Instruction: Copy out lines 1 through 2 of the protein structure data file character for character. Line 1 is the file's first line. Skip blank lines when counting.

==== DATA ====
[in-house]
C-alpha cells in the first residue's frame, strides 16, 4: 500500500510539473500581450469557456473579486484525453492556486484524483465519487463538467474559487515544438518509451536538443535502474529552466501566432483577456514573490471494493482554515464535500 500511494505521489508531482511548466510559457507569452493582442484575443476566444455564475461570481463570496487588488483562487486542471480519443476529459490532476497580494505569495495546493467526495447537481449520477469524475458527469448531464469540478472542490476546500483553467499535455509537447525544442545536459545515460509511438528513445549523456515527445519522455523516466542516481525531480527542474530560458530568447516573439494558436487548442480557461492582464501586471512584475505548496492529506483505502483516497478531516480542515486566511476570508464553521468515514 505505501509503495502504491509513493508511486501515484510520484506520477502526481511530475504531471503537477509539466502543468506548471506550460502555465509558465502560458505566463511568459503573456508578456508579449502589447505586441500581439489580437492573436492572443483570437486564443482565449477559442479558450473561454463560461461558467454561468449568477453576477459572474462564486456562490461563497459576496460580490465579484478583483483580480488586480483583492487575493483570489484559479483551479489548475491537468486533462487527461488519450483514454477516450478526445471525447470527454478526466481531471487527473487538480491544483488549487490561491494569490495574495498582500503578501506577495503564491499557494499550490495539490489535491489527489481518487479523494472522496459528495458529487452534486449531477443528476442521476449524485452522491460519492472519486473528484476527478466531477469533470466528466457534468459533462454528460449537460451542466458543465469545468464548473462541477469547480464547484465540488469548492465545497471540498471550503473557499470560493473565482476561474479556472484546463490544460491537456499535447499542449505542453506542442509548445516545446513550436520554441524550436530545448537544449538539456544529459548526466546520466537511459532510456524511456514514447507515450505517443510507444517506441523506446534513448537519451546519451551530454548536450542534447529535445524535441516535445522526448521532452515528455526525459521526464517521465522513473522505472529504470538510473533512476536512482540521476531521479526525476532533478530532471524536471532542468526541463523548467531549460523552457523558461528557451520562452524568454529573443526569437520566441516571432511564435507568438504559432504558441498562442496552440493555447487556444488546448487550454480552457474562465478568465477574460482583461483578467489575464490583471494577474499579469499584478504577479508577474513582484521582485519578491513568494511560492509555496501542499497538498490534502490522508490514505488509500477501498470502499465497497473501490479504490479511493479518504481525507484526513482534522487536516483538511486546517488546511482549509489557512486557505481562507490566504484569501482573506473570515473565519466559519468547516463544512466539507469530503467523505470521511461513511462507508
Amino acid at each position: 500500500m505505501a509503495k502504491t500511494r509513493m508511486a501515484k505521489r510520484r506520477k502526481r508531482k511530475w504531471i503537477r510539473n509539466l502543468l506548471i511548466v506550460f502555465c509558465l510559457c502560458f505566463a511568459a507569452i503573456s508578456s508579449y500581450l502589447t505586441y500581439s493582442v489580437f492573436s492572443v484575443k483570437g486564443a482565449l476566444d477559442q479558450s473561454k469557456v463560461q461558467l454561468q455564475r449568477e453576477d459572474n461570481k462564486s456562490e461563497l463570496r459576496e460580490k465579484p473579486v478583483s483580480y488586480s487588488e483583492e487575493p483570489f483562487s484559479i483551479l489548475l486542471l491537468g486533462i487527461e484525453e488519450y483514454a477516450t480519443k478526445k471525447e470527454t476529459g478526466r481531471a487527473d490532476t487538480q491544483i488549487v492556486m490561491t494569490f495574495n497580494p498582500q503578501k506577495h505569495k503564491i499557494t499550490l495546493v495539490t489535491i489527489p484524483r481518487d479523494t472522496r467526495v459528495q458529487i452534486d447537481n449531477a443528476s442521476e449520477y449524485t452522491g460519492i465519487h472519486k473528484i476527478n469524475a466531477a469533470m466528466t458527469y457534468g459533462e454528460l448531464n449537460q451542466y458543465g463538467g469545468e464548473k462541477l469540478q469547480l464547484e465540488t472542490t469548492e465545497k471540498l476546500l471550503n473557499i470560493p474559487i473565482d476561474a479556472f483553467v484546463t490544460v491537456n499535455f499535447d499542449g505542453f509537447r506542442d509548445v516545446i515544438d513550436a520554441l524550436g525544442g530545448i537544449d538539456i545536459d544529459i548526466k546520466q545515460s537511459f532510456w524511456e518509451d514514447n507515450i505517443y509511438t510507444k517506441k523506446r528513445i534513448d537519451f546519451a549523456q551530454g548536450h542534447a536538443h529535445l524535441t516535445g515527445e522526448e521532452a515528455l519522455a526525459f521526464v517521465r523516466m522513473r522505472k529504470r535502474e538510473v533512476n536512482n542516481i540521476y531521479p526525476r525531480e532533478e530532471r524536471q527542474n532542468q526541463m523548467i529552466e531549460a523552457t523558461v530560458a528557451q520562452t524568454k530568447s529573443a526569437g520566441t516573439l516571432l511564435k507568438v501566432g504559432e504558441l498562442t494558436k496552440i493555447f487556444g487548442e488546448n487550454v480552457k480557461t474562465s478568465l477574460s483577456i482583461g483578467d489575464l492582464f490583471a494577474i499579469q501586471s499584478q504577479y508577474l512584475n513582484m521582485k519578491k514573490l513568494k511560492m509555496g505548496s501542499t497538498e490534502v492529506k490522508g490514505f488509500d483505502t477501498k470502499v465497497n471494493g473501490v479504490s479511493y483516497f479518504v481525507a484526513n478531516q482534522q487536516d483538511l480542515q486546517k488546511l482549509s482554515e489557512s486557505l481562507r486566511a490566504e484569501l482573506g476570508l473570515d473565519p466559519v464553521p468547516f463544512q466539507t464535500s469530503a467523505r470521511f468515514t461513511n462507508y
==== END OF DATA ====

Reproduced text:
[in-house]
C-alpha cells in the first residue's frame, strides 16, 4: 500500500510539473500581450469557456473579486484525453492556486484524483465519487463538467474559487515544438518509451536538443535502474529552466501566432483577456514573490471494493482554515464535500 500511494505521489508531482511548466510559457507569452493582442484575443476566444455564475461570481463570496487588488483562487486542471480519443476529459490532476497580494505569495495546493467526495447537481449520477469524475458527469448531464469540478472542490476546500483553467499535455509537447525544442545536459545515460509511438528513445549523456515527445519522455523516466542516481525531480527542474530560458530568447516573439494558436487548442480557461492582464501586471512584475505548496492529506483505502483516497478531516480542515486566511476570508464553521468515514 505505501509503495502504491509513493508511486501515484510520484506520477502526481511530475504531471503537477509539466502543468506548471506550460502555465509558465502560458505566463511568459503573456508578456508579449502589447505586441500581439489580437492573436492572443483570437486564443482565449477559442479558450473561454463560461461558467454561468449568477453576477459572474462564486456562490461563497459576496460580490465579484478583483483580480488586480483583492487575493483570489484559479483551479489548475491537468486533462487527461488519450483514454477516450478526445471525447470527454478526466481531471487527473487538480491544483488549487490561491494569490495574495498582500503578501506577495503564491499557494499550490495539490489535491489527489481518487479523494472522496459528495458529487452534486449531477443528476442521476449524485452522491460519492472519486473528484476527478466531477469533470466528466457534468459533462454528460449537460451542466458543465469545468464548473462541477469547480464547484465540488469548492465545497471540498471550503473557499470560493473565482476561474479556472484546463490544460491537456499535447499542449505542453506542442509548445516545446513550436520554441524550436530545448537544449538539456544529459548526466546520466537511459532510456524511456514514447507515450505517443510507444517506441523506446534513448537519451546519451551530454548536450542534447529535445524535441516535445522526448521532452515528455526525459521526464517521465522513473522505472529504470538510473533512476536512482540521476531521479526525476532533478530532471524536471532542468526541463523548467531549460523552457523558461528557451520562452524568454529573443526569437520566441516571432511564435507568438504559432504558441498562442496552440493555447487556444488546448487550454480552457474562465478568465477574460482583461483578467489575464490583471494577474499579469499584478504577479508577474513582484521582485519578491513568494511560492509555496501542499497538498490534502490522508490514505488509500477501498470502499465497497473501490479504490479511493479518504481525507484526513482534522487536516483538511486546517488546511482549509489557512486557505481562507490566504484569501482573506473570515473565519466559519468547516463544512466539507469530503467523505470521511461513511462507508